Nonfiction > E.C. Stedman & E.M. Hutchinson, eds. > A Library of American Literature > 1821–1834
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Stedman and Hutchinson, comps.  A Library of American Literature:
An Anthology in Eleven Volumes.  1891.
Vol. V: Literature of the Republic, Part II., 1821–1834
 
The Character of John Quincy Adams
By Edward Everett (1794–1865)
 
[Eulogy on Mr. Adams. 1848.—From Orations and Speeches by Edward Everett. 1850–68.]

I HAVE left untouched the great qualities of the man, the traits which form the heroism of his character, and would have made him, at all times, and in any career, a person of the highest mark and force. These were, his lion heart, which knew not the fear of man; and his religious spirit, which feared God in all things, constantly, profoundly, and practically. A person of truer courage, physical and moral, I think, never lived. In whatever calling of life he had grown up, this trait, I am sure, would have been conspicuous. Had he been a common sailor, he would have been the first to go to the mast-head, when the topsails were flying into ribbons. He never was called to expose his life in the field, but, had his duty required it, he was a man to lead a forlorn hope, with a steady step, through a breach spouting with fire. It was his custom, at a time when personal violence towards individuals politically obnoxious was not uncommon, to walk the unwatched and desolate streets of Washington alone, and before sunrise. This may be set down to the steadiness of nerves which is shared by men of inferior tone of mind. But in his place in the House of Representatives,—in the great struggle into which he plunged, from a conscientious sense of duty, in the closing years of his life, and in the boldness and resolution with which he trod on ground never before thrown open to free discussion,—he evinced a moral courage, founded on the only true basis of moral principle, of which I know no brighter example. It was with this he warred, and with this he conquered; strong in the soundness of his honest heart, strong in the fear of God,—the last great dominant principle of his life and character.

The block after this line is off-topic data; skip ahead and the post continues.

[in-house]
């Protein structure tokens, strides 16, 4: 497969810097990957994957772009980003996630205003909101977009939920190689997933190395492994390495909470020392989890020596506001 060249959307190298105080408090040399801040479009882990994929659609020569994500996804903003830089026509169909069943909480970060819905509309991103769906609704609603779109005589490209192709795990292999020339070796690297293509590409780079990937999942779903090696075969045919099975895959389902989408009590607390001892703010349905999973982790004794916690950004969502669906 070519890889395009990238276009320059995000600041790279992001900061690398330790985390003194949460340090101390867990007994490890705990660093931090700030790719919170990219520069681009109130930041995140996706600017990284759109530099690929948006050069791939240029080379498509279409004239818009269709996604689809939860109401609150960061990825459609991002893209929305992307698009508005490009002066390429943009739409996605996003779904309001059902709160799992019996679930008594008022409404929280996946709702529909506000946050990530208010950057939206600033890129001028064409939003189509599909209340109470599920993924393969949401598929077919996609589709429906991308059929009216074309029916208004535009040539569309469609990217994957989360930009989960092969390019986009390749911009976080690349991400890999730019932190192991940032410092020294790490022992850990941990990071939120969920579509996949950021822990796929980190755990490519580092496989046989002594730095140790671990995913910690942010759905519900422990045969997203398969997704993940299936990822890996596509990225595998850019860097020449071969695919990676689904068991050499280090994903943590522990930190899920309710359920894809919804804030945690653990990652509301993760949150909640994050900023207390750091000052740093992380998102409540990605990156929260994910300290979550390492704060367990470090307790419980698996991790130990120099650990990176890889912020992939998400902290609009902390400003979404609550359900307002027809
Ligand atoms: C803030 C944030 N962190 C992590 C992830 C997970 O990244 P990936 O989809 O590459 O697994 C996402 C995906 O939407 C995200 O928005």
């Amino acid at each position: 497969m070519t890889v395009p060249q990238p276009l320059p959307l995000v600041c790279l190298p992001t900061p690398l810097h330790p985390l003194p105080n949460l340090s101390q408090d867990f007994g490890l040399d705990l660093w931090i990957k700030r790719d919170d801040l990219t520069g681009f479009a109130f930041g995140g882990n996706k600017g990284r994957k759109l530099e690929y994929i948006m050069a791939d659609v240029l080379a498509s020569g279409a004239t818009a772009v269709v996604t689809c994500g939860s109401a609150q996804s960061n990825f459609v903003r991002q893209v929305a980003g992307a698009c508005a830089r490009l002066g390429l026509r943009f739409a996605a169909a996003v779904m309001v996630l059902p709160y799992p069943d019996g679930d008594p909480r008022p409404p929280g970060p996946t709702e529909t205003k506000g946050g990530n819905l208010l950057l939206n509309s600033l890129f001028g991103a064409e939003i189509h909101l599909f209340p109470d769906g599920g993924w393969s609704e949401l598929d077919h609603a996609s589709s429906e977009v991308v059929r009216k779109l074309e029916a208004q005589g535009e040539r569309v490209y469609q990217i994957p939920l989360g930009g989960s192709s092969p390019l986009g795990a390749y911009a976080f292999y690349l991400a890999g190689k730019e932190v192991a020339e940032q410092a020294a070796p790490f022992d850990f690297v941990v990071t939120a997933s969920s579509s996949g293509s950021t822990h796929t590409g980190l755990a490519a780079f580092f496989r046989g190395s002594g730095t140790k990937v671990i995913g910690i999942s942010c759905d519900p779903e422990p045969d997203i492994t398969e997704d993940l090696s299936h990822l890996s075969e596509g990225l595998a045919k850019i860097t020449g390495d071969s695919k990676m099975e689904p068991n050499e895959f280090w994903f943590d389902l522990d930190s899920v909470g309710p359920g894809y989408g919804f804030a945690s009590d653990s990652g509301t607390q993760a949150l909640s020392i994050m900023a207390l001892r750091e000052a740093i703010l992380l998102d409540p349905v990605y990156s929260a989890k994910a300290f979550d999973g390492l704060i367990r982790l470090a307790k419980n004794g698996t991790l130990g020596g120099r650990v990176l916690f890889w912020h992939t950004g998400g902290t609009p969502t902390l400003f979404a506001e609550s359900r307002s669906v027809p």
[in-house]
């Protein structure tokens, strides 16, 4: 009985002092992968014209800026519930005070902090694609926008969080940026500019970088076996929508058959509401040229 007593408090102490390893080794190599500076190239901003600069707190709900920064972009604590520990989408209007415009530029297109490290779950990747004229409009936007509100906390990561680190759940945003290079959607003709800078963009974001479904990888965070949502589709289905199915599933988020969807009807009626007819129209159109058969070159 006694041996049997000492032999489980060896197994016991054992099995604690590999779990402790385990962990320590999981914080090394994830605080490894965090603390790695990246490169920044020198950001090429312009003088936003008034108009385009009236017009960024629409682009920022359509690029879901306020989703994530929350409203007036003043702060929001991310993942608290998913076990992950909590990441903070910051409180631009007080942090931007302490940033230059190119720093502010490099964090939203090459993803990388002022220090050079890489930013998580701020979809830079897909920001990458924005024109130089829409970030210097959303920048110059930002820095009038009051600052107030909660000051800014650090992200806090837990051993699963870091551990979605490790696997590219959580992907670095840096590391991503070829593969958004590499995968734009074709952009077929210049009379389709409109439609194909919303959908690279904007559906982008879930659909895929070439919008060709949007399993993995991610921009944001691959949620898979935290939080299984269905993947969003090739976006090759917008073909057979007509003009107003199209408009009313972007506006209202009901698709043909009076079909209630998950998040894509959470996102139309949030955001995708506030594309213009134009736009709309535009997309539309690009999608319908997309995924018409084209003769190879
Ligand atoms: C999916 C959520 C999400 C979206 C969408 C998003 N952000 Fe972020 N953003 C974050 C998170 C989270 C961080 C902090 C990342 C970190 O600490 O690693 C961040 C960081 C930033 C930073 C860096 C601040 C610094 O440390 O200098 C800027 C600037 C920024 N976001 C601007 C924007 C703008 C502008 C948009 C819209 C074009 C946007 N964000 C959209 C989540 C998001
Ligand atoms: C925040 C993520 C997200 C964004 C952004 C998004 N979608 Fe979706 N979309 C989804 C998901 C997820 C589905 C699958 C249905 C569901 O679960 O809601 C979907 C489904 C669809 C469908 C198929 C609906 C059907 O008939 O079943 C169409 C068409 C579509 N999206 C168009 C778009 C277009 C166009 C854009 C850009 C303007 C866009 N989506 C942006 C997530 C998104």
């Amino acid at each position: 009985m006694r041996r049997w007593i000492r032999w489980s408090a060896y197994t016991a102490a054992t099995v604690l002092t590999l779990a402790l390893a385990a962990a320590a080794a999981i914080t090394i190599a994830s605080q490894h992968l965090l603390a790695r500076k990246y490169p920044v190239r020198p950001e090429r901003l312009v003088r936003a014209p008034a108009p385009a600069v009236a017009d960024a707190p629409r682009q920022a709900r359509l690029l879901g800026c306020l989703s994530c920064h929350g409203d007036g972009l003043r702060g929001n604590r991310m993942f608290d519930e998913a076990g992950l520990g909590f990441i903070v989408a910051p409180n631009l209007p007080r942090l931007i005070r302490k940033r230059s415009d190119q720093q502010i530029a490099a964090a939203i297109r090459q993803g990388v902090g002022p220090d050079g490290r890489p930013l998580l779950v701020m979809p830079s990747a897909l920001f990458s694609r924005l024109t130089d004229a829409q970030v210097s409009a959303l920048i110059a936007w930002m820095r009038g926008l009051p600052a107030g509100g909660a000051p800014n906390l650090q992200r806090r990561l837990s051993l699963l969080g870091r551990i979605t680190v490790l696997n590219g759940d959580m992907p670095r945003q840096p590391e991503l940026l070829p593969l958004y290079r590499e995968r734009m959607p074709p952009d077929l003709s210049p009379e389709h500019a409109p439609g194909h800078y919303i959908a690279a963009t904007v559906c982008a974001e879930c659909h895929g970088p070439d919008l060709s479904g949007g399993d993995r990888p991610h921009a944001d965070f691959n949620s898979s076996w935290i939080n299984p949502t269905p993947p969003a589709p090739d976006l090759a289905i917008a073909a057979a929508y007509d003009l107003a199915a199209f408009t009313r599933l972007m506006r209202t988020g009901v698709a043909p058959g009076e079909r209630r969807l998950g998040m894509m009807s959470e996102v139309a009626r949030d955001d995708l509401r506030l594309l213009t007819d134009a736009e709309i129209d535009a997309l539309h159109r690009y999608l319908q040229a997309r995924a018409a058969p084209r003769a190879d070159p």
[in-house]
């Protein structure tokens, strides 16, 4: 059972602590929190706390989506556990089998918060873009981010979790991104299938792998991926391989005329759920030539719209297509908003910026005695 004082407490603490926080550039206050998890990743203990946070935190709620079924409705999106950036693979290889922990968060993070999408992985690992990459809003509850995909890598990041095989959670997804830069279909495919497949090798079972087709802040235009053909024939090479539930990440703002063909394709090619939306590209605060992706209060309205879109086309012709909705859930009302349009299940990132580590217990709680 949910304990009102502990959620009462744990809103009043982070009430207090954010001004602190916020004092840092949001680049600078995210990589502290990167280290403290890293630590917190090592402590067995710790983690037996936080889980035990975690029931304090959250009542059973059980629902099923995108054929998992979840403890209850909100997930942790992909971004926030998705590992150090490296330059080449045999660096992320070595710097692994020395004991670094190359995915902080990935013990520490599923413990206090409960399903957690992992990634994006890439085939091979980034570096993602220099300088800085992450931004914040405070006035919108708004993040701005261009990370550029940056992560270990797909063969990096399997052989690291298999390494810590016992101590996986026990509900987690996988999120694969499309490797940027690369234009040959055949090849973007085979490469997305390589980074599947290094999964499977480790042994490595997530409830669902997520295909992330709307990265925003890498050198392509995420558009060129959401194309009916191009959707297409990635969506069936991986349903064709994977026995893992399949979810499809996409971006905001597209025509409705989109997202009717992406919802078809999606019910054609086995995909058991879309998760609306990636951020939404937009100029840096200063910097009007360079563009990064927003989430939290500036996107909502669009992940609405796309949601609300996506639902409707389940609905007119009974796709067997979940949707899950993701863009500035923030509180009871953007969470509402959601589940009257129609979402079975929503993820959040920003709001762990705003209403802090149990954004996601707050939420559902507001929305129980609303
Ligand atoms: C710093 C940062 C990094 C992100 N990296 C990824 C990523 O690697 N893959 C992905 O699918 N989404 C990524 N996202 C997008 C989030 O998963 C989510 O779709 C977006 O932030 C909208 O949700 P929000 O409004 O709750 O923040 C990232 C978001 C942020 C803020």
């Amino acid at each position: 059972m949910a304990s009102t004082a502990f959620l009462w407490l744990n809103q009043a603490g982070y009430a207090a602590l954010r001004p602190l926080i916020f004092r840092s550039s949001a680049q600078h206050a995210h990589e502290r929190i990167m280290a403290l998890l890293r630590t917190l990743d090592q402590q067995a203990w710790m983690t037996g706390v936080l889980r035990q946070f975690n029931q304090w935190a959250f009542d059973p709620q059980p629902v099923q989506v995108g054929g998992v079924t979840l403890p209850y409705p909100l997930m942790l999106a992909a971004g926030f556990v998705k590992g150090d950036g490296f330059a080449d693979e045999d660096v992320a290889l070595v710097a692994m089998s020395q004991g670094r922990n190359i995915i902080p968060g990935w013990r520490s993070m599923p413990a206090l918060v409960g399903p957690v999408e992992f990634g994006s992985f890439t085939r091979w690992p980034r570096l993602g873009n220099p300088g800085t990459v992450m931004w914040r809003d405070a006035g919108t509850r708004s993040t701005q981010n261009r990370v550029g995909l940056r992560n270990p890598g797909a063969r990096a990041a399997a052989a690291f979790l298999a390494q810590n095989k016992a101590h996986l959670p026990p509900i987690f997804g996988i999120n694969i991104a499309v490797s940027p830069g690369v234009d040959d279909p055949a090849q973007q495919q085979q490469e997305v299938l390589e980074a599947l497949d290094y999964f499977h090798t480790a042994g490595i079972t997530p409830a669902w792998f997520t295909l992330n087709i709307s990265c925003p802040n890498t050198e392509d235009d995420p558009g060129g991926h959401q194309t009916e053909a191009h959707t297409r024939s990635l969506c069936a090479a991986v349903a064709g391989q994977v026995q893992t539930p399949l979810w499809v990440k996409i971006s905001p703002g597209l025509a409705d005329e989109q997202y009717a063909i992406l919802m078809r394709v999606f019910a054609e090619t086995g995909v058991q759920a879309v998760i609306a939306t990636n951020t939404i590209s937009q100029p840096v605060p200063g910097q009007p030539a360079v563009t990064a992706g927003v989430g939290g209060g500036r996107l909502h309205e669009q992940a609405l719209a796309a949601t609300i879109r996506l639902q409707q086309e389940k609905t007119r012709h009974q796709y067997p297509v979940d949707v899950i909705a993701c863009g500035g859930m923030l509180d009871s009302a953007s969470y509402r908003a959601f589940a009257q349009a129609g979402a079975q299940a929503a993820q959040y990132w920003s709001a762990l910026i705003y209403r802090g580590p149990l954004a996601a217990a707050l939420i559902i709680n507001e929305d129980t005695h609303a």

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  There was the hiding of his power. There it was that he exhibited, in its true type, the sterling quality of the good old stock of which he came. Offices, and affairs, and honors, and studies, left room in his soul for faith. No man laid hold, with a firmer grasp, of the realities of life; but no man dwelt more steadily on the mysterious realities beyond life. He entertained a profound, I had almost said an obsolete, reverence for sacred things. The daily and systematic perusal of the Bible was an occupation with which no other duty was allowed to interfere. He attended the public offices of social worship with a constancy seldom witnessed in this busy and philosophic age. Still there was nothing austere or narrow-minded in his religion; there was no affectation of rigor in his life or manners; no unreflecting adoption of traditionary opinions in matters of belief. He remained, to the end of his days, an inquirer after truth. He regularly attended the public worship of churches widely differing from each other in doctrinal peculiarities. The daily entry of his journal, for the latter part of his life, begins with a passage extracted from Scripture, followed with his own meditation and commentary; and, thus commencing the day, there is little reason to doubt that, of his habitual reflections, as large a portion was thrown forward to the world of spirits as was retained by the passing scene.  2
 
 
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